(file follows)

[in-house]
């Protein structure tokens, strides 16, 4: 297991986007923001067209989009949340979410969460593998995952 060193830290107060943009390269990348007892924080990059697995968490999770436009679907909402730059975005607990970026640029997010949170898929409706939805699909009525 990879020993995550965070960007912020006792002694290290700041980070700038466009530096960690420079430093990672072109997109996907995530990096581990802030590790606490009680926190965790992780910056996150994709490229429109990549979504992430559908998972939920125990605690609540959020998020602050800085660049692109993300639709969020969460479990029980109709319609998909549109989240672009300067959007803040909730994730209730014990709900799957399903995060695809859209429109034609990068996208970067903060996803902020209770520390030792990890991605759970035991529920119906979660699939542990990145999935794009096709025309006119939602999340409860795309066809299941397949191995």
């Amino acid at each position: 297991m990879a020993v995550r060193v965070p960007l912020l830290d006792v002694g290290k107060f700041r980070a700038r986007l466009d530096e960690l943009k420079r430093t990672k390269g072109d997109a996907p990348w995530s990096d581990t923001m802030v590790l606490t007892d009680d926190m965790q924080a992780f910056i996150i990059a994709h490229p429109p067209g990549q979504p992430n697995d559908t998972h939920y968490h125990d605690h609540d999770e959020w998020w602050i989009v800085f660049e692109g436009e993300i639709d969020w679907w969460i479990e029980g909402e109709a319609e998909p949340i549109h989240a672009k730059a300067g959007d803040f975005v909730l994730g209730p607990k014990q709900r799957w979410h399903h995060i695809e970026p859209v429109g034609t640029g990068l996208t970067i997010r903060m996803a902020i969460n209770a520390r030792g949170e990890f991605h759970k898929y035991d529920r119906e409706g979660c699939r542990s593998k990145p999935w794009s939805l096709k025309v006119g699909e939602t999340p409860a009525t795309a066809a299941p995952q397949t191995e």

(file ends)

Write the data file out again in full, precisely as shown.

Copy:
[in-house]
């Protein structure tokens, strides 16, 4: 297991986007923001067209989009949340979410969460593998995952 060193830290107060943009390269990348007892924080990059697995968490999770436009679907909402730059975005607990970026640029997010949170898929409706939805699909009525 990879020993995550965070960007912020006792002694290290700041980070700038466009530096960690420079430093990672072109997109996907995530990096581990802030590790606490009680926190965790992780910056996150994709490229429109990549979504992430559908998972939920125990605690609540959020998020602050800085660049692109993300639709969020969460479990029980109709319609998909549109989240672009300067959007803040909730994730209730014990709900799957399903995060695809859209429109034609990068996208970067903060996803902020209770520390030792990890991605759970035991529920119906979660699939542990990145999935794009096709025309006119939602999340409860795309066809299941397949191995």
């Amino acid at each position: 297991m990879a020993v995550r060193v965070p960007l912020l830290d006792v002694g290290k107060f700041r980070a700038r986007l466009d530096e960690l943009k420079r430093t990672k390269g072109d997109a996907p990348w995530s990096d581990t923001m802030v590790l606490t007892d009680d926190m965790q924080a992780f910056i996150i990059a994709h490229p429109p067209g990549q979504p992430n697995d559908t998972h939920y968490h125990d605690h609540d999770e959020w998020w602050i989009v800085f660049e692109g436009e993300i639709d969020w679907w969460i479990e029980g909402e109709a319609e998909p949340i549109h989240a672009k730059a300067g959007d803040f975005v909730l994730g209730p607990k014990q709900r799957w979410h399903h995060i695809e970026p859209v429109g034609t640029g990068l996208t970067i997010r903060m996803a902020i969460n209770a520390r030792g949170e990890f991605h759970k898929y035991d529920r119906e409706g979660c699939r542990s593998k990145p999935w794009s939805l096709k025309v006119g699909e939602t999340p409860a009525t795309a066809a299941p995952q397949t191995e």